An initial examination by archeologists, suggests that, the boat could be unique because, unlike other dug-outs or log boats found, it has a pair of oval shaped blisters on the upper edge. Similar boats have been found in the past in Northern Ireland and Britain but not in Ireland. Archeologists suggest that they could have been used for holding oars and this recent find could indicate that Drogheda could have other hidden treasures and more crafts could be found in the River Boyne. According to archeologists, River Boyne is such an important river and crafts have been operating on it since the Stone Age. Such vessels can get swept downstream towards the estuary so there might be a concentration of them in the Drogheda area. Such boats were in use from prehistoric times to transport people, goods and invading tribes.
The boat was found by members of the Boyne Fishermen’s Rescue and Recovery Service (BFRRS) as they were carrying out one of their regular operations to remove shopping trolleys from the Boyne as reported by Irish Times. It is believed that the recent heavy rainfall and the introduction of waste water treatment has led to a lot of sediment and silt being removed from the river bank and this could be possibly the reason why the boat has become visible for the first time in hundreds of years.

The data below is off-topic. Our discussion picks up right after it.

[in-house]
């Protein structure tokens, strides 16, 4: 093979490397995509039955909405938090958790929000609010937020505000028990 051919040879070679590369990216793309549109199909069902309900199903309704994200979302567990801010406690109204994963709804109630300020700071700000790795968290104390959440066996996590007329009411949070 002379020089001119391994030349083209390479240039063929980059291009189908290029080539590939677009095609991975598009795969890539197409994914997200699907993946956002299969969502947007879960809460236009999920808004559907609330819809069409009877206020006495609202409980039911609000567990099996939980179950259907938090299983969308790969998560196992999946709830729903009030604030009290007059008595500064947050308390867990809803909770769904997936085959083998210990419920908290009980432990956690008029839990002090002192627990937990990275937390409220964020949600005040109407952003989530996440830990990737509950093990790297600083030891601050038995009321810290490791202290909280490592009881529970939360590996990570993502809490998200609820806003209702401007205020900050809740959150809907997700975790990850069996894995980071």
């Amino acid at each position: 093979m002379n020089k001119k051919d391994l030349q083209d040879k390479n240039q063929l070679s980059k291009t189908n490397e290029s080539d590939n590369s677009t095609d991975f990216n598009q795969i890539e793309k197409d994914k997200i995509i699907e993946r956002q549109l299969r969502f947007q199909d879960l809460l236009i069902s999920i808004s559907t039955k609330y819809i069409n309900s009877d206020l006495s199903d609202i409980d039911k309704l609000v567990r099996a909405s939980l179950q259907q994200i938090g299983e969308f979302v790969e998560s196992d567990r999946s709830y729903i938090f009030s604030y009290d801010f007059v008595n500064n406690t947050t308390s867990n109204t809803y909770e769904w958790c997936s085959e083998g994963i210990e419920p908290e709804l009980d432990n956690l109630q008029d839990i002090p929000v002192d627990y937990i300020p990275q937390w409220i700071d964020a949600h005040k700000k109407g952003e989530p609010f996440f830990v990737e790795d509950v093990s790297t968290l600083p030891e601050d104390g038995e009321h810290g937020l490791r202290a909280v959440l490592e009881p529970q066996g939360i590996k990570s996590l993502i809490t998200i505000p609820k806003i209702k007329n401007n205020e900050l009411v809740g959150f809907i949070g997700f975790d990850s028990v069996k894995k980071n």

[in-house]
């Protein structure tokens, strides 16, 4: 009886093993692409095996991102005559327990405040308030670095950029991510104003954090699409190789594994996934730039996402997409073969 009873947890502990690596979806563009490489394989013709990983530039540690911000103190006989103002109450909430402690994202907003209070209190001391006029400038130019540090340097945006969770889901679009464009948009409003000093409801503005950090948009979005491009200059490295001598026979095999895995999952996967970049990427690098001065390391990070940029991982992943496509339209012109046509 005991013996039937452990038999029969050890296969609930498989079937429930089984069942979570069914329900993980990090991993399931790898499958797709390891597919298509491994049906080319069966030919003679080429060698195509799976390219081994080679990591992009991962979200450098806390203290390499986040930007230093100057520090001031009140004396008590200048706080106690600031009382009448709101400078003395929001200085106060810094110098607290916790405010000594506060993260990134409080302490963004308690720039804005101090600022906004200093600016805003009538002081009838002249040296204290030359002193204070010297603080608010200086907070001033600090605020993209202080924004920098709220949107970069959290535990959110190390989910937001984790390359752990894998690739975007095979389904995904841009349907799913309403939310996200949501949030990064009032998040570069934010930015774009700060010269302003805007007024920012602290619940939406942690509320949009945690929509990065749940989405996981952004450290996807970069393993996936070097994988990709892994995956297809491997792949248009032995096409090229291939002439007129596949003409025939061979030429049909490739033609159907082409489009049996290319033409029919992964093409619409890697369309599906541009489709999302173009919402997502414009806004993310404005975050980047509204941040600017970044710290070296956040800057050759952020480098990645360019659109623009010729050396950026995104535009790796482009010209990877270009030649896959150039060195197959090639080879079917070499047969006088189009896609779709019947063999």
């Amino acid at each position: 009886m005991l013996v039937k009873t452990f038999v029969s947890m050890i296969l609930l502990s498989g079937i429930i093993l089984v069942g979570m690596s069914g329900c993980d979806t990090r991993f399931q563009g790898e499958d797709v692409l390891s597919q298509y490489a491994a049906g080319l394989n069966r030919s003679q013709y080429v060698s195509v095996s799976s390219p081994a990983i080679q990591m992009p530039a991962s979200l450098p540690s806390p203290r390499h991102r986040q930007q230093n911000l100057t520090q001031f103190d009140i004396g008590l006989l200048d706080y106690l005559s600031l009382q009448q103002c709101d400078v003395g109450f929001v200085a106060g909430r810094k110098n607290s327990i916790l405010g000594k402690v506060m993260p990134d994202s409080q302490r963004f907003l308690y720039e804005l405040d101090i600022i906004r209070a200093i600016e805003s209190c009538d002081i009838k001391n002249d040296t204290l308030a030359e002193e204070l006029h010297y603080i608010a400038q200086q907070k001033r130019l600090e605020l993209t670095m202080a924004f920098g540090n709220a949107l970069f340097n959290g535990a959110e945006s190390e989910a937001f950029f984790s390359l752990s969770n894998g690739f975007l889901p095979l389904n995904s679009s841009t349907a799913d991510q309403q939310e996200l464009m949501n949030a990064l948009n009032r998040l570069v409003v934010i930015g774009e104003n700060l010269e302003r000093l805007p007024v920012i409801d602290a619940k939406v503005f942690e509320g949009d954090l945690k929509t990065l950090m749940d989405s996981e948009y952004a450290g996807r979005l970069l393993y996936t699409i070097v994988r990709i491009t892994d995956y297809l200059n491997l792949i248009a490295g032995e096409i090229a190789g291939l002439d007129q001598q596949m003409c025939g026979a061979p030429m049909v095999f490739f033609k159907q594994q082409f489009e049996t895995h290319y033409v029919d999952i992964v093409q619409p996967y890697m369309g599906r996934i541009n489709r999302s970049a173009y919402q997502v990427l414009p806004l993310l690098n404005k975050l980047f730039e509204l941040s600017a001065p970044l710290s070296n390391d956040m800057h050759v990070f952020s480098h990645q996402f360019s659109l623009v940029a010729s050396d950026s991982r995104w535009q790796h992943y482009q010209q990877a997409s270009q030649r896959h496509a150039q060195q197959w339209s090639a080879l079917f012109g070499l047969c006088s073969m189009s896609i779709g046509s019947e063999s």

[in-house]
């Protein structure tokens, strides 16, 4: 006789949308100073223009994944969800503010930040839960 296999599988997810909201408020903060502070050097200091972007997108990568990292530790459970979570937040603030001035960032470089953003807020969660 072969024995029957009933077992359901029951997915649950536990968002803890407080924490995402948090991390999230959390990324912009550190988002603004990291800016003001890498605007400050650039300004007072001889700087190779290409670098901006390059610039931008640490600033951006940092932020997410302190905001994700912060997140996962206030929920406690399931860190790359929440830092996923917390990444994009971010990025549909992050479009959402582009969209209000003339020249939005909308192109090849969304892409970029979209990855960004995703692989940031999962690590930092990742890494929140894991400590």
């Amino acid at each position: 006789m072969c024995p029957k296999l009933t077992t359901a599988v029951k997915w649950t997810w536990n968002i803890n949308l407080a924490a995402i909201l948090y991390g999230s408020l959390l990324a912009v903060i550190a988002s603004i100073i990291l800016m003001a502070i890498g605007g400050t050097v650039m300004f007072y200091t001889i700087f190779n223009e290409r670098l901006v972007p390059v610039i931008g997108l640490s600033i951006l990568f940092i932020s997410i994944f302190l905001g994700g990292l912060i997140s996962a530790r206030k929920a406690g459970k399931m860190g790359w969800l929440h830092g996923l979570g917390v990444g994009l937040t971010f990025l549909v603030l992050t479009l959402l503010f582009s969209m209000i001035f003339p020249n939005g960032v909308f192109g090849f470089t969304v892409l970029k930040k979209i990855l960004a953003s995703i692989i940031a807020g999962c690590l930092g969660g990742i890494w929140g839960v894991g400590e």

Despite its short course of only about 112 kilometres (70 mi), the Boyne has major historical and archaeological significance. The Battle of the Boyne, a major battle in Irish history, took place along the Boyne near Drogheda in 1690 during the Williamite war in Ireland. It passes near the ancient city of Trim, Trim Castle, the Hill of Tara (the ancient capital of the High King of Ireland), Navan, the Hill of Slane, Brú na Bóinne (an archaeological site), Mellifont Abbey, and the medieval city of Drogheda.